The taxi driver told us that 30 million Egyptians crossed this bridge over the Nile River on their way to reach Tahrir Square in October of 2011 as part of their country's revolution. To be in that spot where history had been made was very special.
Cairo is the capital of Egypt and the largest city in Africa. Its name means 'the victorious city.' It is located on both banks of the River Nile near the head of the river's delta in northern Egypt and has been settled for more than 6000 years, serving as the capital of numerous Egyptian civilizations. Cairo is known locally as 'Misr,' the Arabic name for Egypt, because of its importance in Egyptian life.
Since it was only about ten, our room wasn't ready so we dumped our bags and then walked to the metro station in Tahrir Square which was only a few blocks away. Being in a place that had led every TV newscast around the world for so long felt like we were reliving that time in Egypt's history.
From the sublime to the ridiculous: Hardee's was on the corner of one of the nine streets that feed into the enormous square.
We took the metro to the Coptic part of the immense city so we could visit the city's oldest church, the oldest mosque and the oldest mosque in addition to a beautiful museum. I would think that, if you're at all like me, you would equate Cairo pretty well exclusively with the Muslim faith especially in light of its more recent history too. But the Copts are the original Egyptians; before the Muslim invasion, all Egyptians were Christian. The Copts played an extraordinary role in understanding the distant past of Egypt because the ancient Coptic language on the Rosetta Stone was key to deciphering hieroglyphs.
Coptic Cairo, we read, was a maze of ancient and modern churches and monasteries set within the walls of the fortress of Babylon founded in the 6th century BC and expanded by the Roman Emperor Trajan in 98 AD. At one time, more than 20 churches were clustered in just one square kilometer of this area of Cairo. We were just visiting a few of those that remained; the first one was the Hanging Church.
The ebony and ivory inlaid screens which hid the altar showed the same intricate geometric designs that were only distinguishable from Islamic patterns by their tiny crosses.
One of the granite columns was much darker than the others; it is believed to represent Judas.
With its three barrel-vaulted, wood-roofed aisles, the interior of the church felt like an upturned ark that rested on 13 Apostles symbolizing Christ and his Apostles.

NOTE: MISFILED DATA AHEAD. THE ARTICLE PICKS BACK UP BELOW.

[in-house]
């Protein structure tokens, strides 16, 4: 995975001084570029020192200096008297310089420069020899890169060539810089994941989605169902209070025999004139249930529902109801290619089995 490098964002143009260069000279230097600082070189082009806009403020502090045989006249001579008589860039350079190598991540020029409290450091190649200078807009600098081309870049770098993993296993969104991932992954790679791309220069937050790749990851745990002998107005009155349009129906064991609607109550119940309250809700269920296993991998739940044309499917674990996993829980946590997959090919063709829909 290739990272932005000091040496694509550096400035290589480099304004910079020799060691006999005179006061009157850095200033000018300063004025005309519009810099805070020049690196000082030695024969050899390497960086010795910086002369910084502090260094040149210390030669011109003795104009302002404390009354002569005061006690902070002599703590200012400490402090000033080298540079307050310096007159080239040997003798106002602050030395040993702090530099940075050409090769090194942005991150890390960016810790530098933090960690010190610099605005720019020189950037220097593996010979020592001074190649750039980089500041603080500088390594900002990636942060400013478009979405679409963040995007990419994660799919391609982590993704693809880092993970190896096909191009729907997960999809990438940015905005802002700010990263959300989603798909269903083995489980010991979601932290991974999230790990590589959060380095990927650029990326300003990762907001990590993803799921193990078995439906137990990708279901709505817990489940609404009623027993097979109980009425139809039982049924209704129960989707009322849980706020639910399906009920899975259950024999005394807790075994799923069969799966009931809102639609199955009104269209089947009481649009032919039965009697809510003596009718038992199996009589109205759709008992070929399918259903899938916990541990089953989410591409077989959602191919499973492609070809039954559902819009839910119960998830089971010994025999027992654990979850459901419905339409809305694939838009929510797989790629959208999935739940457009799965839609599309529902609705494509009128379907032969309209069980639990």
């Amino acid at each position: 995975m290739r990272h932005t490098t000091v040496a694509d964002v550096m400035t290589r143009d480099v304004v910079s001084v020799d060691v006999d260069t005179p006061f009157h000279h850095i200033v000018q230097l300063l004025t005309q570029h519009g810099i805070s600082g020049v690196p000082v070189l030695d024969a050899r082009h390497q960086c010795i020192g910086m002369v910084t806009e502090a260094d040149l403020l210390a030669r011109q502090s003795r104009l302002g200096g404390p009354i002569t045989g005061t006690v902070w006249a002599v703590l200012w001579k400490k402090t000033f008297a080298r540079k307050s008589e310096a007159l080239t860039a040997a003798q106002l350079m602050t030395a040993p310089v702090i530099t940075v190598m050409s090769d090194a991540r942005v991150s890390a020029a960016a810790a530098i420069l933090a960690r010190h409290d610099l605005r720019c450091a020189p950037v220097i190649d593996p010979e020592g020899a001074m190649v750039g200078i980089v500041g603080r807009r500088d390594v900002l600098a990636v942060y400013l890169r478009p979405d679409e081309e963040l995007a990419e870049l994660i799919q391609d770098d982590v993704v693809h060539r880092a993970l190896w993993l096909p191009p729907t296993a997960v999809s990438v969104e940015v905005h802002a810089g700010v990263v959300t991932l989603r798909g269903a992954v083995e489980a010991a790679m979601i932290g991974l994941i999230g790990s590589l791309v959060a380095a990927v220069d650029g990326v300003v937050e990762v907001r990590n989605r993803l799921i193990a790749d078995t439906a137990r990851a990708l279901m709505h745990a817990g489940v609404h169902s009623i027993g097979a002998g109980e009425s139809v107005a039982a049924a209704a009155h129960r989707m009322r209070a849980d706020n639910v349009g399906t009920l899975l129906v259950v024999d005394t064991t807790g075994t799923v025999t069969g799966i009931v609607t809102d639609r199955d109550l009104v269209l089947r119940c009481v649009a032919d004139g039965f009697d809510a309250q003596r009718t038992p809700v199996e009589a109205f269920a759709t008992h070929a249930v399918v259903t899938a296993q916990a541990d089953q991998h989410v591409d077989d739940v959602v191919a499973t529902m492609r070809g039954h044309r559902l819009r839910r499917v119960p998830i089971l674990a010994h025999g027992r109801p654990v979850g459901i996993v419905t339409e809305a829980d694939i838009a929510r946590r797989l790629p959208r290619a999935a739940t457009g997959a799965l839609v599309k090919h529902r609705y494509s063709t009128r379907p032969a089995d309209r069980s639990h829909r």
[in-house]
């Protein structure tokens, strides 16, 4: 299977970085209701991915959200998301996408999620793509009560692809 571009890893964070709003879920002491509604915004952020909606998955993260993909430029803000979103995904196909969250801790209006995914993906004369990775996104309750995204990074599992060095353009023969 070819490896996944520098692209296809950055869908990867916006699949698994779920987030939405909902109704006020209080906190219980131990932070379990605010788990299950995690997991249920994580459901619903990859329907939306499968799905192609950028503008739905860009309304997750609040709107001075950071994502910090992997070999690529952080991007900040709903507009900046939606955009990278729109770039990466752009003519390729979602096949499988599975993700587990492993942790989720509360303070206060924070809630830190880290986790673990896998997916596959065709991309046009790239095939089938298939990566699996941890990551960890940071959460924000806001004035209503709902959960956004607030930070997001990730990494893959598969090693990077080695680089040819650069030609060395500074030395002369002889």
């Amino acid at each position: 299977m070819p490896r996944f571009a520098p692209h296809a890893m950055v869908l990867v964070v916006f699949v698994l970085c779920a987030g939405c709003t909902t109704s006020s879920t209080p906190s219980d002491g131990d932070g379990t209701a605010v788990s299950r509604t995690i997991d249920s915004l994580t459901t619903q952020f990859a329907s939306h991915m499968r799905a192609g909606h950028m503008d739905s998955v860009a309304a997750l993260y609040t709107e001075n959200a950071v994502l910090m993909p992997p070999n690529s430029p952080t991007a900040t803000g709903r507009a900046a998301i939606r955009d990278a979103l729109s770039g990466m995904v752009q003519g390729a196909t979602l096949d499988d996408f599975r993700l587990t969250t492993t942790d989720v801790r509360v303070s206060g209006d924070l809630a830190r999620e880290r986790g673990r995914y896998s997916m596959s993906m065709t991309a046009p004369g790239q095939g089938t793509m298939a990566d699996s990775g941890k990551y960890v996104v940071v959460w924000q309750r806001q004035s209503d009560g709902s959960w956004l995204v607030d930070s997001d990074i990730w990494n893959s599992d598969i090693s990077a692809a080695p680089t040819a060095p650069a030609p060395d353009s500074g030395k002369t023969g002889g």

More photos of the first courtyard we entered:
A good photo of Egypt's flag blowing in the wind at the base of the steps to the very special Hanging Church.
Just steps away from the Hanging Church were the Roman Towers. In 98 AD, the Roman Emperor Trajan enlarged an existing fortress here called Babylon. All that remained are two round towers from Babylon’s Western Gate.
They were part of riverfront fortifications and the Nile would have lapped right up against them. Emperor Trajan also reopened the canal that ran through the area connecting the Nile to the Red Sea.
We visited the Coptic Museum which was next to the church and the Roman Towers. Founded in 1908, it housed Coptic art from the earliest days of Christianity in
According to what we read, textiles are the most characteristic product of Coptic art. The term 'Coptic textiles' is used to designate a huge amount of textiles - tens of thousands of them - found in Egypt and dating from Roman, Byzantine and Islamic periods. Most of the textiles come from burials but illegal digs at many important grave sites during the 19th and early 20th centuries resulted in textiles appearing on the antiquities market. As a result, it is very difficult to date them with any precision. The textiles provide information about the social classes, daily life, beliefs and customs of the people who not only made them but who they were made for. The major fibers used were linen and wool although cottom was also used.
Isn't it amazing that this 4th-5th century linen and wool tapestry has survived all these centuries later? The colors were still so very rich too, I thought.
Ankh from Sakkara: The ankh or key of life were the first crosses seen in tombs.
5th-6th century limestone tombstone carved with a cross resembling the monogram of Christ between two crosses formed the ankh sign.
The trees in the interior courtyard didn’t have much room to grow any higher before hitting the roof!
Two pages from the Nag Hammadi Codex on papyrus dating from the 3rd quarter of the 4th century: The left page shows the beginning of the Gospel of Thomas; the right page is part of the composition 'On the Origin of the World.' They were translated from Greek into Coptic.
From 1226, the four gospels in Arabic and a miniature of St. John in tempera and gold.
Thanks to the arid climate, Coptic Egypt has preserved more evidence for the study of daily life in Roman and Byzantine times than any other country. Daily life scenes such as grape gathering and hunting were popular in Coptic art.
Pull along toys from the Byzantine period: Don't they look remarkably alike wooden toys that can still be bought today?!
The word 'icon' comes from the Greek word meaning image. Coptic churches, both ancient and modern, are always decorated with icons. A number of medieval icons were in the museum; they were painted in Cairo in the 13th century when the city was the center of an organized workshop of Christian painters responsible for icons and wall paintings and manuscript illumination.